Pat and I went to Scarborough for the weekend, not for the sands and sea air but for the breezes blowing in from the annual conference of the United Kingdom Independence Party.

We were almost the only two journalists there, which is why you won't read about it anywhere else. So it was just the place for lateral thinkers to be.

I have never supported or joined any political party, having seen enough of them at close hand to be mighty suspicious of their intent. But the UKIP is different - it is a most un-political party, in the nicest way. The I.Q. of the members we met was higher than you expect of the usual politicos - these were free thinkers of "left, right and centre," to parade the usual cliched political shorthand.

They also have a cause, which you would have guessed from the Union flags, pound signs and pennants on display and the passion of the speeches from people like Neil Herron, whose letters you have read in the Star and who is campaign director for the Metric Martyrs, the small shopkeepers prosecuted after Brussels insisted the British could not buy bananas or fish advertised by the pound.

As for fish, only 12 per cent by value of fish from UK waters is now landed by "British" boats said fisherman Mick Mahon. Strip out the flag of convenience trawlers and this comes down to eight per cent.

He also revealed that thanks to the EU Common Fisheries Policy he sometimes has to dump - dead - all the cod he catches, back into the sea. The devastation of Britain's fisheries, once the world's richest, has been an ecological disaster and cost hundreds of thousands of jobs, he said. It also means your fish and chips costs a lot more than it should or would.

There was a lot more along these lines - good, practical politics, issues which ordinary people could relate to and respond to, with none of the superficial flash of Blackpool or the dreary ineptitude boring us from Bournemouth. Most of the media hopes the UKIP will fade away, as they nearly all support the main parties. Yet these ranks of ordinary folk were in vigorous form in Scarborough, with about 600 delegates raring for the next Euro elections in 80 weeks' time. I also liked the fact that the party leaders were not too grand to spend ages chatting to ordinary people. I hope they stay that way. Check their website at

Want to make a fortune? It's easy. All you have to do is go into roadside catering where there is little to beat.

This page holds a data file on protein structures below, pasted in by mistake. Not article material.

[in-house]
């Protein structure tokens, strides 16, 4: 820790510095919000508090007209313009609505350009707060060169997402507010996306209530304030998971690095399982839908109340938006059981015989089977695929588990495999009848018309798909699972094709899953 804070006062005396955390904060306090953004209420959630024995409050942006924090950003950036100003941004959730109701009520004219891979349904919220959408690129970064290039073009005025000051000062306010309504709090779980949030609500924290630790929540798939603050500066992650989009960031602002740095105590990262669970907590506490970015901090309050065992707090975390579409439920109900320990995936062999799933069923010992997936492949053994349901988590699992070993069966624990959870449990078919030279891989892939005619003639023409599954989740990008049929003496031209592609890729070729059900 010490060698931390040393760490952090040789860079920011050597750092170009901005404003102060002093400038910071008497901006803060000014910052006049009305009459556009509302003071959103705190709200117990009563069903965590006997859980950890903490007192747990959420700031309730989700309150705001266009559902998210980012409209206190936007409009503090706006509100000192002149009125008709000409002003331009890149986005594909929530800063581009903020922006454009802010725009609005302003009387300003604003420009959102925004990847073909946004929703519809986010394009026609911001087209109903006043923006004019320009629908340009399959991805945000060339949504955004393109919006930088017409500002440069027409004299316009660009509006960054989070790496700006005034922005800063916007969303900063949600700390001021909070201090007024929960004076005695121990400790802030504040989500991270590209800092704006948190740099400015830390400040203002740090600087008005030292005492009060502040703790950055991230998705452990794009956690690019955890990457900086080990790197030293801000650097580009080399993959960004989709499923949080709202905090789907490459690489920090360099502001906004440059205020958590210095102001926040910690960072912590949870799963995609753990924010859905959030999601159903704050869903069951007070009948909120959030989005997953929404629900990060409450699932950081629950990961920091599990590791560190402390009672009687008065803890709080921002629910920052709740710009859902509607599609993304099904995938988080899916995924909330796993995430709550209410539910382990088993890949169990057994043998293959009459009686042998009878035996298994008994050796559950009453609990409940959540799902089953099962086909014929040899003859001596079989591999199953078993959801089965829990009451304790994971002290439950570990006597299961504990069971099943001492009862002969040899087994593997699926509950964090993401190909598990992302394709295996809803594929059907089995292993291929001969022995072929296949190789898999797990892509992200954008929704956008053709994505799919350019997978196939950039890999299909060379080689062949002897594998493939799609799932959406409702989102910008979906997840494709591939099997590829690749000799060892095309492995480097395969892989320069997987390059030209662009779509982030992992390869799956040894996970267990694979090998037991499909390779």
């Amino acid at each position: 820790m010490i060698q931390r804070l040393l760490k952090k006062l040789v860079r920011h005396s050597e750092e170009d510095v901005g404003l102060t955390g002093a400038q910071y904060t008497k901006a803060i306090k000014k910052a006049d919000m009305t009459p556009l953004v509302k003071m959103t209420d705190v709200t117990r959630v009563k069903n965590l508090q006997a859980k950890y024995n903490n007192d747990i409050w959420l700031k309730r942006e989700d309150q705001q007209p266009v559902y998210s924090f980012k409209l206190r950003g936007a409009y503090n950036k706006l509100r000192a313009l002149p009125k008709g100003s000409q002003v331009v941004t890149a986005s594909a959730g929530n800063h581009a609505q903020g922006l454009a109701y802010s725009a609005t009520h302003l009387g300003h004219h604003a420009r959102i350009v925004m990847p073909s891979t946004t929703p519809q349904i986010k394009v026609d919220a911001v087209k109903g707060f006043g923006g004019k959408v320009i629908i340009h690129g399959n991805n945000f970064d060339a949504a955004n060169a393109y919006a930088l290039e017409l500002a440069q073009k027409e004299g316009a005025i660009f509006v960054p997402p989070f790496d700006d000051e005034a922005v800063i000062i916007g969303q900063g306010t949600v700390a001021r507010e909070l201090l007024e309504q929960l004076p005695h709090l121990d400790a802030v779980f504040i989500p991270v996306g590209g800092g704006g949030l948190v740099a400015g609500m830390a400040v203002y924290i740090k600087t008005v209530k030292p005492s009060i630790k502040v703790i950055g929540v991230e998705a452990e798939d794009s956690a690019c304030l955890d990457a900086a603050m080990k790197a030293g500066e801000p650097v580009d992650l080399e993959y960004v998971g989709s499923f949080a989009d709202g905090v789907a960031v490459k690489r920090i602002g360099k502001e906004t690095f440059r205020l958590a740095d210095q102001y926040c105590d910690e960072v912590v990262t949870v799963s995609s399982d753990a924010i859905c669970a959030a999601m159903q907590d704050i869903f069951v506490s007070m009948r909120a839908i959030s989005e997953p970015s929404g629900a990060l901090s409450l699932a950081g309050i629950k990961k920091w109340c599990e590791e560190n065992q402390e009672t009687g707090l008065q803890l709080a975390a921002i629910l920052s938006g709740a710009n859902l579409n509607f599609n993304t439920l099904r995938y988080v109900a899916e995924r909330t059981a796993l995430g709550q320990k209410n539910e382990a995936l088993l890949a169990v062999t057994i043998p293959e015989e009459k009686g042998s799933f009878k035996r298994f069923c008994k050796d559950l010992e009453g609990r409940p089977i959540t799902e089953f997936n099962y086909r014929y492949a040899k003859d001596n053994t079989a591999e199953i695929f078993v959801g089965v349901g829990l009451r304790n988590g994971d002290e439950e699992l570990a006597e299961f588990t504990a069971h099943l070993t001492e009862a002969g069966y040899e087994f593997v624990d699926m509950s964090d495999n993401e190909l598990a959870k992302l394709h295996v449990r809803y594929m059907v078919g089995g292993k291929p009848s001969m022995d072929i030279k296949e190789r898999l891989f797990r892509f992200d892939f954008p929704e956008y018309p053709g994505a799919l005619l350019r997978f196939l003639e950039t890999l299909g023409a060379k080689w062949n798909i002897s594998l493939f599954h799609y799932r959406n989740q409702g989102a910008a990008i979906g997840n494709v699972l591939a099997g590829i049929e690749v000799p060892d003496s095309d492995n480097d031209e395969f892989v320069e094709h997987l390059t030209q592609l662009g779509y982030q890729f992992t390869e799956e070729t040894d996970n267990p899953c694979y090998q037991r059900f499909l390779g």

Travelling up and down the country you naturally need to eat from time to time. Preferably quickly and cheaply.

Providing such facilities is something this country has never mastered, which is thrown into greater relief by the fact that overseas it seems to come naturally. Hunger drove us into a Little Chef on Sunday night, at 5.30.

Bad mistake. Half an hour later we were still awaiting the "all day breakfast," although the toast had long arrived and gone stone cold.

Customers kept pouring in, mainly due to the fact that there was nowhere else along the road to eat for many miles. Two basic meals and drinks - just one course - cost over £18, which was a lot for this standard of food and service. I didn't blame the harassed young employees - our son has been in that position and once had to lock the doors to keep out customers! The truth is they just didn't have enough staff.

I have again been invited to speak in America and in a few weeks Pat and I will be touring for hundreds of miles through New England and New York.

From the smallest hamlets to the biggest conurbations, wherever we go I know we will get exemplary service, terrific food and prices under half of those here. Perhaps a few diner proprietors would like to come to Britain and set up along the roads. They would be amazed at the lack of competition.

I did an interview for the Canadian Broadcasting Corporation the other day, on the "Liberation Children," the war babies left behind when Canadian soldiers sailed back home after the war. My interest in the subject, as many readers know, is that my father was one of them. Since I wrote this I get letters, from Britain and Holland, from people trying to trace their fathers - many of whom do not want to know for, of course, they were often married when they arrived here. There is a couple doing wonderful work in reuniting the war children with their relatives - Lloyd and Olga Rains.Visit their website at